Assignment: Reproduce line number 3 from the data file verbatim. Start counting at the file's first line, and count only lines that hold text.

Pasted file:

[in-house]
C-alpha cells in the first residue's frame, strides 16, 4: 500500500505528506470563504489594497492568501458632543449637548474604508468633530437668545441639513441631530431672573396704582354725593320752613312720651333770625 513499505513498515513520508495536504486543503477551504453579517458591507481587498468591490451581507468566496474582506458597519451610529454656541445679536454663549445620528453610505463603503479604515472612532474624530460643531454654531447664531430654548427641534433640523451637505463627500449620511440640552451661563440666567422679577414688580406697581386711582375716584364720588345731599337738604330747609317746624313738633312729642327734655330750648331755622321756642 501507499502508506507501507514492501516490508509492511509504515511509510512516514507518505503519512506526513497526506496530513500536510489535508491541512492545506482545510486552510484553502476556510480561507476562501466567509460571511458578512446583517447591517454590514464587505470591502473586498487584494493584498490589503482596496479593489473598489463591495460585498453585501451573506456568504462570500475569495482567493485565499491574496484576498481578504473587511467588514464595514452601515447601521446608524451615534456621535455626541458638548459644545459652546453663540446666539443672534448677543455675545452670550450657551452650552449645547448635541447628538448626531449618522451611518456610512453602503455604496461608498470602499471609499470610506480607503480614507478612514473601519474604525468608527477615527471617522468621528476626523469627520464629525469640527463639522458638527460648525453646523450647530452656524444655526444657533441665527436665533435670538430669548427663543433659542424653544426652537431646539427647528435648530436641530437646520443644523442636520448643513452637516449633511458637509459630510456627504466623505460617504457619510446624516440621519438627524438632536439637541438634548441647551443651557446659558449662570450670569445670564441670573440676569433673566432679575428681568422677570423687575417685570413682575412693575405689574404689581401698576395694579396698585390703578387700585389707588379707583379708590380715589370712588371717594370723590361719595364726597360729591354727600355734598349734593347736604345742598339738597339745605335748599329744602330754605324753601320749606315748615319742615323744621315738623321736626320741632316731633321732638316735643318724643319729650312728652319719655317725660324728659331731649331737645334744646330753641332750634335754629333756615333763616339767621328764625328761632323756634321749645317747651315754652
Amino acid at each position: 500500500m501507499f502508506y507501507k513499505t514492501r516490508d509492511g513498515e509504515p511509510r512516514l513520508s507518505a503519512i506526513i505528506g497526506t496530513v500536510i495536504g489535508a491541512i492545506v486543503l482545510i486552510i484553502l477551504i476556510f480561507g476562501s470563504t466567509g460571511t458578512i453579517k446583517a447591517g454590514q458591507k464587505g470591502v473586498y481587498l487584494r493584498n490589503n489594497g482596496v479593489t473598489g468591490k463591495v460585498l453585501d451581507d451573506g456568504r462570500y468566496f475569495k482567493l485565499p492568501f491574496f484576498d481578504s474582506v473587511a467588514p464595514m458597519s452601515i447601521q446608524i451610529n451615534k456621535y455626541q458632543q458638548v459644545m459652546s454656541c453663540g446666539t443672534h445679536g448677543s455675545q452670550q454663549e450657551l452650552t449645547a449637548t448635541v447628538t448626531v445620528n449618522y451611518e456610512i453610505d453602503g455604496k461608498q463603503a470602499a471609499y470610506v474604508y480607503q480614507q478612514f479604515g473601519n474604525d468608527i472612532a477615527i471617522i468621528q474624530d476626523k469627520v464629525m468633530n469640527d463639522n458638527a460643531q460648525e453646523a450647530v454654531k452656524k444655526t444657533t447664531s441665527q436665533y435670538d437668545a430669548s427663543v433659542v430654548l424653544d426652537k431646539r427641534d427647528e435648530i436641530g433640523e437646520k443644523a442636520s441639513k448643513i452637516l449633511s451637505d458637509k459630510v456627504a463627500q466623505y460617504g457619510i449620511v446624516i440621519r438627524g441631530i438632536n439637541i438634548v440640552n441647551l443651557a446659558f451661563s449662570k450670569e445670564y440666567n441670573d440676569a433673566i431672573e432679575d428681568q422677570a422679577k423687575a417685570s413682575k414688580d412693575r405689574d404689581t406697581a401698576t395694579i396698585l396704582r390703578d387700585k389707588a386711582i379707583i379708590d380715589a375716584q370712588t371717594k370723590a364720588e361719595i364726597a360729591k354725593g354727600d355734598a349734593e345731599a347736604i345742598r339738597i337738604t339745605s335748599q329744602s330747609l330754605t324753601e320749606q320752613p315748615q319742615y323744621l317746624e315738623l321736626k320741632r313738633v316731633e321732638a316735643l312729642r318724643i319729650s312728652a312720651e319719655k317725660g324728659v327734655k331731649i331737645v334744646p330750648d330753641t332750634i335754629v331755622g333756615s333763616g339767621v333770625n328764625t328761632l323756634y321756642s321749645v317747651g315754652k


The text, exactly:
Amino acid at each position: 500500500m501507499f502508506y507501507k513499505t514492501r516490508d509492511g513498515e509504515p511509510r512516514l513520508s507518505a503519512i506526513i505528506g497526506t496530513v500536510i495536504g489535508a491541512i492545506v486543503l482545510i486552510i484553502l477551504i476556510f480561507g476562501s470563504t466567509g460571511t458578512i453579517k446583517a447591517g454590514q458591507k464587505g470591502v473586498y481587498l487584494r493584498n490589503n489594497g482596496v479593489t473598489g468591490k463591495v460585498l453585501d451581507d451573506g456568504r462570500y468566496f475569495k482567493l485565499p492568501f491574496f484576498d481578504s474582506v473587511a467588514p464595514m458597519s452601515i447601521q446608524i451610529n451615534k456621535y455626541q458632543q458638548v459644545m459652546s454656541c453663540g446666539t443672534h445679536g448677543s455675545q452670550q454663549e450657551l452650552t449645547a449637548t448635541v447628538t448626531v445620528n449618522y451611518e456610512i453610505d453602503g455604496k461608498q463603503a470602499a471609499y470610506v474604508y480607503q480614507q478612514f479604515g473601519n474604525d468608527i472612532a477615527i471617522i468621528q474624530d476626523k469627520v464629525m468633530n469640527d463639522n458638527a460643531q460648525e453646523a450647530v454654531k452656524k444655526t444657533t447664531s441665527q436665533y435670538d437668545a430669548s427663543v433659542v430654548l424653544d426652537k431646539r427641534d427647528e435648530i436641530g433640523e437646520k443644523a442636520s441639513k448643513i452637516l449633511s451637505d458637509k459630510v456627504a463627500q466623505y460617504g457619510i449620511v446624516i440621519r438627524g441631530i438632536n439637541i438634548v440640552n441647551l443651557a446659558f451661563s449662570k450670569e445670564y440666567n441670573d440676569a433673566i431672573e432679575d428681568q422677570a422679577k423687575a417685570s413682575k414688580d412693575r405689574d404689581t406697581a401698576t395694579i396698585l396704582r390703578d387700585k389707588a386711582i379707583i379708590d380715589a375716584q370712588t371717594k370723590a364720588e361719595i364726597a360729591k354725593g354727600d355734598a349734593e345731599a347736604i345742598r339738597i337738604t339745605s335748599q329744602s330747609l330754605t324753601e320749606q320752613p315748615q319742615y323744621l317746624e315738623l321736626k320741632r313738633v316731633e321732638a316735643l312729642r318724643i319729650s312728652a312720651e319719655k317725660g324728659v327734655k331731649i331737645v334744646p330750648d330753641t332750634i335754629v331755622g333756615s333763616g339767621v333770625n328764625t328761632l323756634y321756642s321749645v317747651g315754652k